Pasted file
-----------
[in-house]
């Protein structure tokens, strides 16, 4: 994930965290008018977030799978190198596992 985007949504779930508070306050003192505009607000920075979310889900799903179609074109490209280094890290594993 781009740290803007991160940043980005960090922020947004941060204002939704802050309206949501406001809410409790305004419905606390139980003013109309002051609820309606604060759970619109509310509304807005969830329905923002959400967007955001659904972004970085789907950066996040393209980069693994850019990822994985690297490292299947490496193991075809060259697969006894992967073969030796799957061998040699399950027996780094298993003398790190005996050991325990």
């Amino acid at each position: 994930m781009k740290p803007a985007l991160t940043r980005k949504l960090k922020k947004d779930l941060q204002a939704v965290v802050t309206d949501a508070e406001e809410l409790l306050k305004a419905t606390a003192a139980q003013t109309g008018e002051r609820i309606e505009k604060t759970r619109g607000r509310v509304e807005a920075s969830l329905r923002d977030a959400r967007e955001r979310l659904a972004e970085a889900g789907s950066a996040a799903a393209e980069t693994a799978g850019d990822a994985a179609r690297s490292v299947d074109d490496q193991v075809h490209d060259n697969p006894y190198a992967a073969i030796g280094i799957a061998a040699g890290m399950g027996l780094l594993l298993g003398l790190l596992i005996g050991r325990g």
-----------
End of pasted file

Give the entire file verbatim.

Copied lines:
[in-house]
């Protein structure tokens, strides 16, 4: 994930965290008018977030799978190198596992 985007949504779930508070306050003192505009607000920075979310889900799903179609074109490209280094890290594993 781009740290803007991160940043980005960090922020947004941060204002939704802050309206949501406001809410409790305004419905606390139980003013109309002051609820309606604060759970619109509310509304807005969830329905923002959400967007955001659904972004970085789907950066996040393209980069693994850019990822994985690297490292299947490496193991075809060259697969006894992967073969030796799957061998040699399950027996780094298993003398790190005996050991325990």
């Amino acid at each position: 994930m781009k740290p803007a985007l991160t940043r980005k949504l960090k922020k947004d779930l941060q204002a939704v965290v802050t309206d949501a508070e406001e809410l409790l306050k305004a419905t606390a003192a139980q003013t109309g008018e002051r609820i309606e505009k604060t759970r619109g607000r509310v509304e807005a920075s969830l329905r923002d977030a959400r967007e955001r979310l659904a972004e970085a889900g789907s950066a996040a799903a393209e980069t693994a799978g850019d990822a994985a179609r690297s490292v299947d074109d490496q193991v075809h490209d060259n697969p006894y190198a992967a073969i030796g280094i799957a061998a040699g890290m399950g027996l780094l594993l298993g003398l790190l596992i005996g050991r325990g």